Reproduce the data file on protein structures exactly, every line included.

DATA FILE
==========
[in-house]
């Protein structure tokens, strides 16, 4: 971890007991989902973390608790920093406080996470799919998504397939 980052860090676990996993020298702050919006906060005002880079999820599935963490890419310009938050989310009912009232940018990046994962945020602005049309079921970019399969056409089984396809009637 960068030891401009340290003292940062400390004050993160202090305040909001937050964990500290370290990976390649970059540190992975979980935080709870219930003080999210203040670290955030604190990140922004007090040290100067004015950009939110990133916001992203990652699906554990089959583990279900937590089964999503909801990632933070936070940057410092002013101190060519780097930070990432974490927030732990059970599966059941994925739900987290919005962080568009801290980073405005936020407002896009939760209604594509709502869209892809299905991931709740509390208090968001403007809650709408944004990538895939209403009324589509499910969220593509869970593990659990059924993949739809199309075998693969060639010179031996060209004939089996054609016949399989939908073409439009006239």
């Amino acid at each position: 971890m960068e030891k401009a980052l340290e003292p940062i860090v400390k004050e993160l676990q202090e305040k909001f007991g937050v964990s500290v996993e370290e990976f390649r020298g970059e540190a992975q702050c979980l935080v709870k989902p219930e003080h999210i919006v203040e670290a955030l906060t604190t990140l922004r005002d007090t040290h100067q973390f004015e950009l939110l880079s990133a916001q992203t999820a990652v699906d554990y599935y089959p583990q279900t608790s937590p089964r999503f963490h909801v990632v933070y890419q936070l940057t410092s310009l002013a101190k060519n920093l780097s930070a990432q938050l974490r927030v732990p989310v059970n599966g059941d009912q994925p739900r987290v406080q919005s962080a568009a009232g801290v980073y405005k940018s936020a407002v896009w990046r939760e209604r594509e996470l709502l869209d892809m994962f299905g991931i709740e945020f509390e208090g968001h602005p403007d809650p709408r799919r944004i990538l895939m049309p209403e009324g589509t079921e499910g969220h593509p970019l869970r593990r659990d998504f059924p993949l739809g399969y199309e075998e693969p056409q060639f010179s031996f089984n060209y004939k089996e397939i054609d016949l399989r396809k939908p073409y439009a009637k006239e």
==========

[in-house]
């Protein structure tokens, strides 16, 4: 971890007991989902973390608790920093406080996470799919998504397939 980052860090676990996993020298702050919006906060005002880079999820599935963490890419310009938050989310009912009232940018990046994962945020602005049309079921970019399969056409089984396809009637 960068030891401009340290003292940062400390004050993160202090305040909001937050964990500290370290990976390649970059540190992975979980935080709870219930003080999210203040670290955030604190990140922004007090040290100067004015950009939110990133916001992203990652699906554990089959583990279900937590089964999503909801990632933070936070940057410092002013101190060519780097930070990432974490927030732990059970599966059941994925739900987290919005962080568009801290980073405005936020407002896009939760209604594509709502869209892809299905991931709740509390208090968001403007809650709408944004990538895939209403009324589509499910969220593509869970593990659990059924993949739809199309075998693969060639010179031996060209004939089996054609016949399989939908073409439009006239």
């Amino acid at each position: 971890m960068e030891k401009a980052l340290e003292p940062i860090v400390k004050e993160l676990q202090e305040k909001f007991g937050v964990s500290v996993e370290e990976f390649r020298g970059e540190a992975q702050c979980l935080v709870k989902p219930e003080h999210i919006v203040e670290a955030l906060t604190t990140l922004r005002d007090t040290h100067q973390f004015e950009l939110l880079s990133a916001q992203t999820a990652v699906d554990y599935y089959p583990q279900t608790s937590p089964r999503f963490h909801v990632v933070y890419q936070l940057t410092s310009l002013a101190k060519n920093l780097s930070a990432q938050l974490r927030v732990p989310v059970n599966g059941d009912q994925p739900r987290v406080q919005s962080a568009a009232g801290v980073y405005k940018s936020a407002v896009w990046r939760e209604r594509e996470l709502l869209d892809m994962f299905g991931i709740e945020f509390e208090g968001h602005p403007d809650p709408r799919r944004i990538l895939m049309p209403e009324g589509t079921e499910g969220h593509p970019l869970r593990r659990d998504f059924p993949l739809g399969y199309e075998e693969p056409q060639f010179s031996f089984n060209y004939k089996e397939i054609d016949l399989r396809k939908p073409y439009a009637k006239e």